"My purpose is precision," Tran writes early in their vivid debut, and they fulfill this purpose, telling hard truths with clarity while exploring the legacy of American imperialism and the effects of sexual violence on the body, mind, and imagination. "What we made," they write, "what he made/ my body do with his body/ day and night, night and day, wasn’t love./ [...] I stayed to stay alive." Clarity, however, doesn’t mean resolution. Tran’s poems are curious and searching, especially as they wrestle with the contradictions of trauma recovery, a process that erodes the "membrane between reliving and relieving" deep pain. These poems embody a spirit of inquiry in their forms, too, many of which are Tran’s own. Each provides a unique doorway into the subject matter, what Tran, in the book’s notes, calls a way "to resist as much as possible to import, cleanly and clearly, lessons learned from one experience to another." As such, the entries posit that, for trauma survivors, the journey toward healing is rarely straightforward. These searingly honest, beautifully told depictions of survival and self-love will move and challenge readers. (Feb.)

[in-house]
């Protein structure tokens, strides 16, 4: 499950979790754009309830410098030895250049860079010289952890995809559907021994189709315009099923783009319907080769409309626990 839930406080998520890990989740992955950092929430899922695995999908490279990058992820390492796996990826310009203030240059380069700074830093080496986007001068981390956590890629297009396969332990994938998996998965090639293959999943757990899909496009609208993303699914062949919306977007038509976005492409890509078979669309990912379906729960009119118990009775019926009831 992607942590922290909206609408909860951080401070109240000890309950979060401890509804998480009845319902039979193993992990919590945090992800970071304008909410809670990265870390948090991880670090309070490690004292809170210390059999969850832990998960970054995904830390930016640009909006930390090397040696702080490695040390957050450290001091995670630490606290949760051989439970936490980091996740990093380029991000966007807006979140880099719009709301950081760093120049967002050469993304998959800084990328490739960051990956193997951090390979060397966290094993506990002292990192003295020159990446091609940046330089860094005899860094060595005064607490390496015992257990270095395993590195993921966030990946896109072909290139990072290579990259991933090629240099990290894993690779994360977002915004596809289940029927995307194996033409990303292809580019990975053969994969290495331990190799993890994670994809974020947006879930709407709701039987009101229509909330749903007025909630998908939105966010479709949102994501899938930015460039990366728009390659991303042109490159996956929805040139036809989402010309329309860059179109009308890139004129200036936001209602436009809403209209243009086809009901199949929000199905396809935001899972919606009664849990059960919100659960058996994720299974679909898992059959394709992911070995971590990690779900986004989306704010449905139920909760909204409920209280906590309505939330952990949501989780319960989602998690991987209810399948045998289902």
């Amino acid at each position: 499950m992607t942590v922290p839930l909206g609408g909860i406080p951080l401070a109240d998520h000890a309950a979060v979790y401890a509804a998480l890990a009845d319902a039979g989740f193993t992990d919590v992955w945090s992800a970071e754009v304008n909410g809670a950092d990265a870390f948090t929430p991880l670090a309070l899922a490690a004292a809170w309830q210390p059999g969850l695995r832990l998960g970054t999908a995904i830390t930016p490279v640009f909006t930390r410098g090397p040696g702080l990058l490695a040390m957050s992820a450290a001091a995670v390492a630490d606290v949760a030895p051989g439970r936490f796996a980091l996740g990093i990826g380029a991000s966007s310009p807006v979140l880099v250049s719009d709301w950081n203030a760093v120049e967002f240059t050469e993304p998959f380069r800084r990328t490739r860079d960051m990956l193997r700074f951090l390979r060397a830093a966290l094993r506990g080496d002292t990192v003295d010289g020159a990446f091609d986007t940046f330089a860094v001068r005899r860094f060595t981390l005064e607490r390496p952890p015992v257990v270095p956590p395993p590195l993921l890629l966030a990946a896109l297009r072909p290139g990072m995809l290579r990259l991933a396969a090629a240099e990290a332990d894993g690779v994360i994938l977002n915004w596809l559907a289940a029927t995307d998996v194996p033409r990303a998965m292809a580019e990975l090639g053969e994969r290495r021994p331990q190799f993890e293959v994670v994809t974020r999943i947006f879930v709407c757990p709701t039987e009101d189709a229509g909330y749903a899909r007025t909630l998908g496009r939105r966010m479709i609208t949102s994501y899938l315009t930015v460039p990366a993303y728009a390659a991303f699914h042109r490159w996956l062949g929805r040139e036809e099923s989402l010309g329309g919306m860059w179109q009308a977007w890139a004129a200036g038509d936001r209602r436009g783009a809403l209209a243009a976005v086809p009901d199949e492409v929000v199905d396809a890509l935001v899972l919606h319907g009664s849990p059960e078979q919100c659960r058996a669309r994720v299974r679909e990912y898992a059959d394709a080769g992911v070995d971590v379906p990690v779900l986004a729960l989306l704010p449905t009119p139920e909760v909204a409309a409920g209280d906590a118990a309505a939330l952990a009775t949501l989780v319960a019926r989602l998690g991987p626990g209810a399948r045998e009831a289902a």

Reviewed on 11/12/2021 | Details & Permalink